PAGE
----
Designing for a Sustainable Future

Designing for a Sustainable Future

By: Alanna Wellwood, Head of Learning and Innovation

Children and youth enjoy the deepest learning when they have the freedom to engage in real-life problems within multi-disciplinary teams.

The future is not what it used to be — but it can be what we make it. As educators, one of the challenges of crafting a truly exceptional education stems from the fact that our students and new graduates are stepping into a very different world than what we may have experienced. The concept of Gig Economies or temporary contracted positions, while not altogether new, has seen a recent surge in popularity, and ensuring that every student of Strathcona-Tweedsmuir School (STS) has the tools and resources they need to thrive in any number of diverse environments is more important than ever before.

The Design Thinking Process is one of the key tools that we’re using to prepare our STEAM (Science, Technology, Engineering, Arts, and Mathematics) students for this bold future. It consists of a framework of five steps: Empathize, Define, Ideate, Prototype, and Test. Everyone in the IB Programme, from Primary to Diploma, uses these steps when searching for a solution to a real-world challenge. Children and youth enjoy the deepest learning when they have the freedom to engage in real-life problems within multi-disciplinary teams, and it is therefore the role of our teachers to help students discover community-relevant challenges that they are naturally connected to, and then use design thinking to approach these subjects in a new and effective manner.

Our new K-2 outdoor play structure provided an excellent opportunity for our Grade 1 students to explore and invest themselves in every step of the design process. STS students are taught from an early age to lead with empathy, and the same is true of the Design Thinking Process. By first empathizing with the needs of the end user, students were able to define all of the layers of a problem before offering suggestions. In this case, they visited playgrounds in Okotoks to gain design inspiration before progressing to the prototype stage, in which we built physical models, interviewed experts, and managed our budgets and bills of materials through an in-class hardware store. These designs were later showcased, or ‘tested’, at an in-class Innovation Fair and valuable feedback was gathered. Students participated in an official playground groundbreaking, and they will be present at the official unveiling as well — memories that they are sure to cherish for years to come.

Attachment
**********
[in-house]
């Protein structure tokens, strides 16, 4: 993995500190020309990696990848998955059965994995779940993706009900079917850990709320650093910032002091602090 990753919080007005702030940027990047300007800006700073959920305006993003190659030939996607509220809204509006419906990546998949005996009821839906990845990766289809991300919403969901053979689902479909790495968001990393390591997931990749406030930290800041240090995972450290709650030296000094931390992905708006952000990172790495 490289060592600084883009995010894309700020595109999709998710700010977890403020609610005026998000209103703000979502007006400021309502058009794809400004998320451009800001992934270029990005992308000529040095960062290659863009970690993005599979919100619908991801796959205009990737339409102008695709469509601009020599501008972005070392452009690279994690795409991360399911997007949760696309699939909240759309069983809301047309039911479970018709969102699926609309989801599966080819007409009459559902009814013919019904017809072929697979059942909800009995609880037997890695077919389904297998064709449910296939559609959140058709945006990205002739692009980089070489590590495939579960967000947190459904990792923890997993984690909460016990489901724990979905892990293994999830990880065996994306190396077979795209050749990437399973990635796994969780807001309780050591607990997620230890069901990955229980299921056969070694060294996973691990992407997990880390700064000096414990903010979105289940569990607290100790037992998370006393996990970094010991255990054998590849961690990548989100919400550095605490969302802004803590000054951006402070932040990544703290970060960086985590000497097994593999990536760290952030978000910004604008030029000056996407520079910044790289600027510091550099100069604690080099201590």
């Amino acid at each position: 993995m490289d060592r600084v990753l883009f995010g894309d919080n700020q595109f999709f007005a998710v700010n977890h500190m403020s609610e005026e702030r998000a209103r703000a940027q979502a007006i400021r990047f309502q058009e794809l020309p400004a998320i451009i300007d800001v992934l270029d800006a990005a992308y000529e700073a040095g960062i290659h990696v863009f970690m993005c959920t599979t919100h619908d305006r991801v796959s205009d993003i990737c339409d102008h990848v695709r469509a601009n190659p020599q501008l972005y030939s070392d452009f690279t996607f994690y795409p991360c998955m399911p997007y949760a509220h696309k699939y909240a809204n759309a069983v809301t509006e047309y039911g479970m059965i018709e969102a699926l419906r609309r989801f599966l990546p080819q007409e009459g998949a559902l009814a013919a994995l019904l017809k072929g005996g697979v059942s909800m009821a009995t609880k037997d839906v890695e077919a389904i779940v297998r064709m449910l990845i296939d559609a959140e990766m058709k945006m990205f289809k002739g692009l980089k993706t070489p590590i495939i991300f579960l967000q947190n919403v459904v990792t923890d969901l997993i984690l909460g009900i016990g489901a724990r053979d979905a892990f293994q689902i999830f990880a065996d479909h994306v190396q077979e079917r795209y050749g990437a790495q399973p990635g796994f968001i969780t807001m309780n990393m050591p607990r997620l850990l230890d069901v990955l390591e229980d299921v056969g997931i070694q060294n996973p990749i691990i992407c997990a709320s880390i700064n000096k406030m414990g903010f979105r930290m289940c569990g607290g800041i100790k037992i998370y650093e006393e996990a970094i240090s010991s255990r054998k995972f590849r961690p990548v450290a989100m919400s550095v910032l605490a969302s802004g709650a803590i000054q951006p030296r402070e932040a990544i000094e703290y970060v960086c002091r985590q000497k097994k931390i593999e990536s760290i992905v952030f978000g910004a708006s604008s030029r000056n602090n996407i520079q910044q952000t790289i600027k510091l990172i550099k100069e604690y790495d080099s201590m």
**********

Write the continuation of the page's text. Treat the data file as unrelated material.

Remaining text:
Our Middle and Senior School students had their own opportunity to apply design thinking to their studies. Grade 9 and 11 Design Technology and Innovation (DTI) students partnered with 3dPHC, a Calgary start-up founded by President and CEO Ed Macnab, to create digital and physical models of a 3D printed, sustainable concrete housing solution for Calgary families. Grade 9 students applied their scientific knowledge and CAD skills to this challenge, while Grade 11 students used their advanced modelling simulation skills to propose industry-calibre designs. In June, 3dPHC panelists convened at a sustainable design symposium at which students pitched their prototypes and received feedback. We are pleased to announce that the winning prototype will be featured on the company’s gallery page as a potential design that could be built. In addition to this, DTI students designed and manufactured a number of complementary sustainability projects: digitized home farming solutions, flat pack furniture, and even back-yard, open-source chicken coop designs. 

While the impacts of the pandemic are still being felt by everyone in the academic community, we believe that the antidote lies in giving young people the space and guidance they need to find action-driven solutions to the complex problems facing our communities. After all, the success of our future lies in their hands.